sci16009 — Announcement
Hubble’s panchromatic exoplanet legacy
12 October 2016
David Sing, from the University of Exeter, UK, will lead a wide international and interdisciplinary collaboration in respect of the largest exoplanet Treasury Program on the NASA/ESA Hubble Space Telescope in Cycle 24.
Already 14 years have passed since Hubble made the first detection of an atmosphere surrounding an exoplanet, thereby opening up the field of studying exoplanet atmospheres, and it remains unrivaled in its capabilities. This program will help Hubble to have a legacy lasting well into the future of exoplanet science, as the field prepares for the upcoming NASA/ESA/CSA James Webb Space Telescope.
Hubble has played a definitive role in the characterisation of exoplanets. From the available data on exoplanet atmospheres, we have learned that they are incredibly diverse. Now a new era of atmospheric studies is beginning, in which large-scale comparative planetology is possible, and able to provide insight into the underlying physical processes through comparative studies.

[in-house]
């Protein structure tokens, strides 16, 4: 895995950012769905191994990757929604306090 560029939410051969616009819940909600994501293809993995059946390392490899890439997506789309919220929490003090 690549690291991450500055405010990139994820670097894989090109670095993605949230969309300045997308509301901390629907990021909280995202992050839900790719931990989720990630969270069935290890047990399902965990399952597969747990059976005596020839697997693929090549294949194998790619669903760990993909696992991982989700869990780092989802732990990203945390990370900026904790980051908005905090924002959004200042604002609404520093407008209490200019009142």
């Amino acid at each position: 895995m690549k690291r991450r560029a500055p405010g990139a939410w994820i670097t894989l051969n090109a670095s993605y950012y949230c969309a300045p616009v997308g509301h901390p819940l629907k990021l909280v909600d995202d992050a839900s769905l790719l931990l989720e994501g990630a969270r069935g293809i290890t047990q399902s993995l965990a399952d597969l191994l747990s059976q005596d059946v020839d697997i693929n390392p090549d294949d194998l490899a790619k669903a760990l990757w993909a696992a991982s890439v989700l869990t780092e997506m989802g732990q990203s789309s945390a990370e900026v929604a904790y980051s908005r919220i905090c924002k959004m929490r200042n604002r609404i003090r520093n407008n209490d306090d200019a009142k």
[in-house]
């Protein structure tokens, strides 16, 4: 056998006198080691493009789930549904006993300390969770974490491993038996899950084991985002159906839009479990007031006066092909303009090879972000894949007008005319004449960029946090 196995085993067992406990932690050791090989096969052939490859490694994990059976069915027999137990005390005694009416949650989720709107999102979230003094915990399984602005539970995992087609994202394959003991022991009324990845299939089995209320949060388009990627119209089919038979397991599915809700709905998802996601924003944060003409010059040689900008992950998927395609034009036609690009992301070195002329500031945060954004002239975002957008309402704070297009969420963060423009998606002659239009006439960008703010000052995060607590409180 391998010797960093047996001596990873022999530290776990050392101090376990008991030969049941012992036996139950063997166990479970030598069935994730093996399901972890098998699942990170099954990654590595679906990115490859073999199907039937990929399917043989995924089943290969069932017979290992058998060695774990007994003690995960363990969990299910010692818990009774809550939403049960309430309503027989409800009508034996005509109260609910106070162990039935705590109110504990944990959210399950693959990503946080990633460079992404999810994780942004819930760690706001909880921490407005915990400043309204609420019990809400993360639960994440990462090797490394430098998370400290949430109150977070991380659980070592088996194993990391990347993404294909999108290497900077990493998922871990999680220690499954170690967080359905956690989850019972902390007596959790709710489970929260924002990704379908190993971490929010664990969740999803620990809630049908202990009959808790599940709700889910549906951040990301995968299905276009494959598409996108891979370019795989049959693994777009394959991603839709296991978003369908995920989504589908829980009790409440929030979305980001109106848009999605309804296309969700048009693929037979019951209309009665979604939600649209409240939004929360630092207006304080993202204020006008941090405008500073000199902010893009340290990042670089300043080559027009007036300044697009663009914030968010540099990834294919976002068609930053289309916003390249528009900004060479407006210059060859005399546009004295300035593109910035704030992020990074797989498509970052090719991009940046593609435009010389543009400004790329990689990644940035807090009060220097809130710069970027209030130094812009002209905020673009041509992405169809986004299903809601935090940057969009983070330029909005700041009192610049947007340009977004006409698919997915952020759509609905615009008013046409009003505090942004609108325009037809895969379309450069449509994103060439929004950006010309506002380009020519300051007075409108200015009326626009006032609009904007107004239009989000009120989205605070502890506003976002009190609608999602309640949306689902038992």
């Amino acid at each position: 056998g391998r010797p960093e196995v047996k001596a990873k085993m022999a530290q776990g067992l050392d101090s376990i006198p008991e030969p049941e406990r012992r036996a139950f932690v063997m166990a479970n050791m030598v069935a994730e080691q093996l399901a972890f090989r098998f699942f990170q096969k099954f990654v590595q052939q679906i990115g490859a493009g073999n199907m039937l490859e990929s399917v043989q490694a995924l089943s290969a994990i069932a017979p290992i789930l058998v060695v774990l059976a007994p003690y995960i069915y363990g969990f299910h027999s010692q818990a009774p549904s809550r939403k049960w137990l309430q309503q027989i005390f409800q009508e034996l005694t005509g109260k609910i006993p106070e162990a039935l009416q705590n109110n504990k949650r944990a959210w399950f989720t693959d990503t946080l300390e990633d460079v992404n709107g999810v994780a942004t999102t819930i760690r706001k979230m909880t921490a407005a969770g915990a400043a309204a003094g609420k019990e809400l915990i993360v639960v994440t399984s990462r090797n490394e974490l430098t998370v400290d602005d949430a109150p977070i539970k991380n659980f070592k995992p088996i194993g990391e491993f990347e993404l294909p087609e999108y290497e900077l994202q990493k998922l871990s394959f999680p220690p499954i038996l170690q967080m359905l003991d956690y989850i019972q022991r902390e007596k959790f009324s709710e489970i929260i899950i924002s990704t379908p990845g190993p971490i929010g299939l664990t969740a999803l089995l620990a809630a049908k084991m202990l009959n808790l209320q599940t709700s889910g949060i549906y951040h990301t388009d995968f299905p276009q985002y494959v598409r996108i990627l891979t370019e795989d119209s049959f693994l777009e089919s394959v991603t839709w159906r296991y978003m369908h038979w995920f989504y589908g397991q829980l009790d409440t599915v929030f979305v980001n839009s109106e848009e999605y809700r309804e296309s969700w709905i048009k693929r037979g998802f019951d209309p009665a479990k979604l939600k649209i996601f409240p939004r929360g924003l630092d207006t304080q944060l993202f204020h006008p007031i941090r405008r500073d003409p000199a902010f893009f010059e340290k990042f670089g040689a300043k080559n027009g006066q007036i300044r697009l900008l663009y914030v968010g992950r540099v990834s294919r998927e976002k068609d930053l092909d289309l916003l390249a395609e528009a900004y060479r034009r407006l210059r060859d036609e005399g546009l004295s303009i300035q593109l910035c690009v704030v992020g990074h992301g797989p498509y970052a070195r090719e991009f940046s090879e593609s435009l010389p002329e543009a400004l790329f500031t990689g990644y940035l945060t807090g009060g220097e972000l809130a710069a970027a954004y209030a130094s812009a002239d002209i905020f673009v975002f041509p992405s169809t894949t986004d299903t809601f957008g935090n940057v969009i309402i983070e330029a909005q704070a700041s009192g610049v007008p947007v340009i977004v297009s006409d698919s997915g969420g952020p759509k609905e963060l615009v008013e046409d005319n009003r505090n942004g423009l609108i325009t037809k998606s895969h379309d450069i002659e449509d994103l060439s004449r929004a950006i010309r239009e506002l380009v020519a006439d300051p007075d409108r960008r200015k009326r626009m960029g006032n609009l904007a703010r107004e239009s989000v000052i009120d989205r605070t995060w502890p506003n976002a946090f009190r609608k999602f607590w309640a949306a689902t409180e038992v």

Starting in Cycle 24, Hubble’s full spectroscopic capabilities will be used to produce the first large-scale, simultaneous UVOIR comparative study of exoplanets. A total of 20 planets, ranging from super-Earths to Neptune- and Jupiter-sized planets, will be observed. With full ultraviolet to infrared wavelength coverage, an entire planet’s atmosphere can be probed at one time. With a sufficient number of planets, it will be possible to statistically compare their features with certain physical parameters.
This panchromatic treasury program, which was awarded a record 498 Hubble orbits, aims to build a lasting Hubble legacy, providing the ultraviolet and blue-optical exoplanet spectra which will not be available from the James Webb Space Telescope. From these observations, it will be possible to probe the chemistry across a wide range of physical environments — from the hottest condensates to much cooler planets where photochemical hazes could be present.
Constraints on aerosol size and composition will help unlock our understanding of clouds and how they are suspended at such high altitudes. Notably, this multi-colour program will provide a fundamental legacy contribution of ultraviolet observations necessary to study the atmospheric escape of small exoplanets, where the mass loss can be significant and can have a major impact on the evolution of the planet itself.
University of Exeter
Tel: +44 1392725652
About the Announcement